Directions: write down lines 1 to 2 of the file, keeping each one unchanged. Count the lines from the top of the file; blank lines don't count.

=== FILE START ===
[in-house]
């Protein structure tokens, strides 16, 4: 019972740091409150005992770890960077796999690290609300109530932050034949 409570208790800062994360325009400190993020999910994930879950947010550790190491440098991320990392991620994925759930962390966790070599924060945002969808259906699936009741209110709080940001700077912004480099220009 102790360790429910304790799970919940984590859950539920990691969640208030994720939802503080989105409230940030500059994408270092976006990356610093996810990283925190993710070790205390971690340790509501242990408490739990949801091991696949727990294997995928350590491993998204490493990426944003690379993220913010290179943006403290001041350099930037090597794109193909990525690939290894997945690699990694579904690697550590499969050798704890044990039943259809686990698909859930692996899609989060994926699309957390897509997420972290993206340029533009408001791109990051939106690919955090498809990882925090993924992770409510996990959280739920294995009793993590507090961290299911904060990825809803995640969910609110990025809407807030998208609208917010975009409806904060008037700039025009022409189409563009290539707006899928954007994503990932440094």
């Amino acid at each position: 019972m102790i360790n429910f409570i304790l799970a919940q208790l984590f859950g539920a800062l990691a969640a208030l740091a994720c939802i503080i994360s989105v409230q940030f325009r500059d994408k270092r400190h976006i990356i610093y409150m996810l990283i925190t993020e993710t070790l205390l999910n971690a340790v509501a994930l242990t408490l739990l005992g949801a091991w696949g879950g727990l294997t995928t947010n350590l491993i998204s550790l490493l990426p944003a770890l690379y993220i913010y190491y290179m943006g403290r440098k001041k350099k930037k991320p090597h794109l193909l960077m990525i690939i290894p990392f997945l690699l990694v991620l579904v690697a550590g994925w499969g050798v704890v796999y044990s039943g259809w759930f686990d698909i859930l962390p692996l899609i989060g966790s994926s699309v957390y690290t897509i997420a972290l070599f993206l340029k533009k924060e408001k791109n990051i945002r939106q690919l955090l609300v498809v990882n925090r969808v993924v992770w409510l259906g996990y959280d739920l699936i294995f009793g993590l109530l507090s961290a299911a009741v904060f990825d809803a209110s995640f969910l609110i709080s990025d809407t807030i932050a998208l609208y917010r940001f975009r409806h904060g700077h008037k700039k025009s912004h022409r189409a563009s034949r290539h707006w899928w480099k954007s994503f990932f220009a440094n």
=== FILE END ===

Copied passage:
[in-house]
């Protein structure tokens, strides 16, 4: 019972740091409150005992770890960077796999690290609300109530932050034949 409570208790800062994360325009400190993020999910994930879950947010550790190491440098991320990392991620994925759930962390966790070599924060945002969808259906699936009741209110709080940001700077912004480099220009 102790360790429910304790799970919940984590859950539920990691969640208030994720939802503080989105409230940030500059994408270092976006990356610093996810990283925190993710070790205390971690340790509501242990408490739990949801091991696949727990294997995928350590491993998204490493990426944003690379993220913010290179943006403290001041350099930037090597794109193909990525690939290894997945690699990694579904690697550590499969050798704890044990039943259809686990698909859930692996899609989060994926699309957390897509997420972290993206340029533009408001791109990051939106690919955090498809990882925090993924992770409510996990959280739920294995009793993590507090961290299911904060990825809803995640969910609110990025809407807030998208609208917010975009409806904060008037700039025009022409189409563009290539707006899928954007994503990932440094």